A person who has been arrested in the Austin, Texas may be released from custody with the acquisition of a bail bond.
A bail bond is a legal contract between three different parties: the accused, the court, and the bondsman. This bond is essentially a legal promise that allows the accused to be released on bail, provided that they will show up at all future court dates. However, if the defendant does not show up to court, the bail is then forfeited.
If the defendant has enough money or property to cover the bail cost, they can post bail. Friends and family (and more recently Gofundmes) can provide the defendant with some of these funds, or even post bail entirely.
When the defendant is unable to come up with bail, they may instead desire to enlist the services of a bail bondsman. In exchange for getting the defendent out of jail, the Austin bail bondsman receives a non-refundable premium. If the defendant fails to appear in court, again, the bail is forfeited.
While bondsmen are entering into a legal contractural agreement through the bond and are financially accountable to the court, they will often receive some form of collateral and/or enlist a co-signor in order to educe their risk of loss. If you are thinking about posting bail, putting up collateral or cosigning for a loved one, it is important to review the terms and conditions with an attorney to make sure you understand your rights, risks and obligations.
If a defendant is unable to make bail, or does not wish to tie up his/her funds on bail, he should contact one of the following types of bail bondsmen:
Professional Bail Bondsman
This type of bail bondsman promises the court to pay a defendant’s bail if the defendant fails to show up. This promise is backed by the bondsman’s money and/or assets. Bail bondsmen usually require collateral before posting the bond and charge a non-refundable fee for their services. Bail bondsmen are licensed and regulated by the jurisdiction in which they operate.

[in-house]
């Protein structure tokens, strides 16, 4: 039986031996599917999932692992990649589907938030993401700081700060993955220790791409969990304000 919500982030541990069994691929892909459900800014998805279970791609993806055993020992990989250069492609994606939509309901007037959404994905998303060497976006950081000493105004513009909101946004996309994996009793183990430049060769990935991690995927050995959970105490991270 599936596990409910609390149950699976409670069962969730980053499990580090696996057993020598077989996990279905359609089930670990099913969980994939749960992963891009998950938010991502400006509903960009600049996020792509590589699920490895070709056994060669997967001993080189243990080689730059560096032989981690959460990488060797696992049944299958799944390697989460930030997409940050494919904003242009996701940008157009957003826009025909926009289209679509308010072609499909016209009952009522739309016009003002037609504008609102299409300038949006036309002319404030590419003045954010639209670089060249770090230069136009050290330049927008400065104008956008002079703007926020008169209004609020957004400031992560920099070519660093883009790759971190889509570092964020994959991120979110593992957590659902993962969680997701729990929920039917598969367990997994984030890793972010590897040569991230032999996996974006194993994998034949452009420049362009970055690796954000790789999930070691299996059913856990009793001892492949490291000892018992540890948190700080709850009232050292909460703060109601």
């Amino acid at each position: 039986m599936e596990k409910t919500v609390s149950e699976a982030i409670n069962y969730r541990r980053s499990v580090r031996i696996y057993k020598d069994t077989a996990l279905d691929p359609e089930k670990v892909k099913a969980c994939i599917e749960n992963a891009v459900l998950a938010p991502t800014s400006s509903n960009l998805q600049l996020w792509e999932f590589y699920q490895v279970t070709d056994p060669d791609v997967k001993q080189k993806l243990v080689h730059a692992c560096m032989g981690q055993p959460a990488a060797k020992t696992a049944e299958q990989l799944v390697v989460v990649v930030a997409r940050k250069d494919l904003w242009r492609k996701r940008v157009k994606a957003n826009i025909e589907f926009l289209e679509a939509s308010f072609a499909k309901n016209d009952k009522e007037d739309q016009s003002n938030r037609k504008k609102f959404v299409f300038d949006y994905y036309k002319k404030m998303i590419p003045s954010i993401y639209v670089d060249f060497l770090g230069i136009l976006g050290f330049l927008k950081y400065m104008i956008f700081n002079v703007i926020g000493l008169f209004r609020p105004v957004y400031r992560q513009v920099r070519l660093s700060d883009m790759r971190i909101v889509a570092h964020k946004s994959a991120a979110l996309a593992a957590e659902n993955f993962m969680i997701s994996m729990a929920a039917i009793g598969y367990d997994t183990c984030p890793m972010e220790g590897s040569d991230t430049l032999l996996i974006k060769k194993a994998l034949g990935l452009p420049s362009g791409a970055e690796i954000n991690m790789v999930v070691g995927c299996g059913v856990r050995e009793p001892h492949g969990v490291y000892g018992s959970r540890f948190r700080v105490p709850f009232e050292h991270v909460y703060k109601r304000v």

A surety bondsman is a bail agent of an insurance company that backs bail bonds. With this added insurance, surety bondsmen are usually authorized to write larger and/or more bonds than other professional bondsmen. In fact, most federal and immigration bonds can only be written by surety bondsmen.
This may be a friend, family member or other person who is financing the bond as a personal favor to the defendant. Just as professional bondsmen are responsible for making sure the defendant appears in court, so is the accommodation bondsman. However, unlike a licensed bondsman, it is unlawful for an accommodation bondsman to accept compensation.
Types of Bonds
The nature of the bail bonds available in each case will depend on multiple bail factors, including the alleged crime(s), the criminal history of the accused and the jurisdiction where the arrest was made. The more common kinds of bonds are listed below:
While no money is required upfront, the defendant signs a contract agreeing to pay the court the bail bond amount if he or she does not appear in court.
As the name implies, if the bail is paid to the court in cash (depending on the jurisdiction, the court may also accept check, money order or credit card payment) a cash bond will be issued. Anyone can post cash bail on behalf of the defendant. Bail money will be returned at the end of the case unless the defendant fails to show up for court. A person who is unable to make cash bail may wish to contact a professional bail bondsman for help.
With a surety bail bond, a bail agent or bondsman posts bail on behalf of the defendant. In exchange, the bonding agent charges a non-refundable fee (usually 10 percent of the total bail) and gets collateral from the defendant or a co-signor (usually family or friends) to reduce the risk of loss. The bail bondsman is liable to the court if the defendant fails to return to court, and may enlist the help of co-signors and bail enforcement agents if he or she tries to skip bail.
A bail bond is in essence a financial guarantee made by or on behalf of an arrested person ensuring a defendant’s continued appearance in court until the completion of the case. If the defendant makes all court appearances the bond is cancelled and the bail money or property is returned. However, if the defendant fails to appear then the bail money or property is forfeited. If you or a loved one is in jail, speak to an attorney to learn more about bail bonds.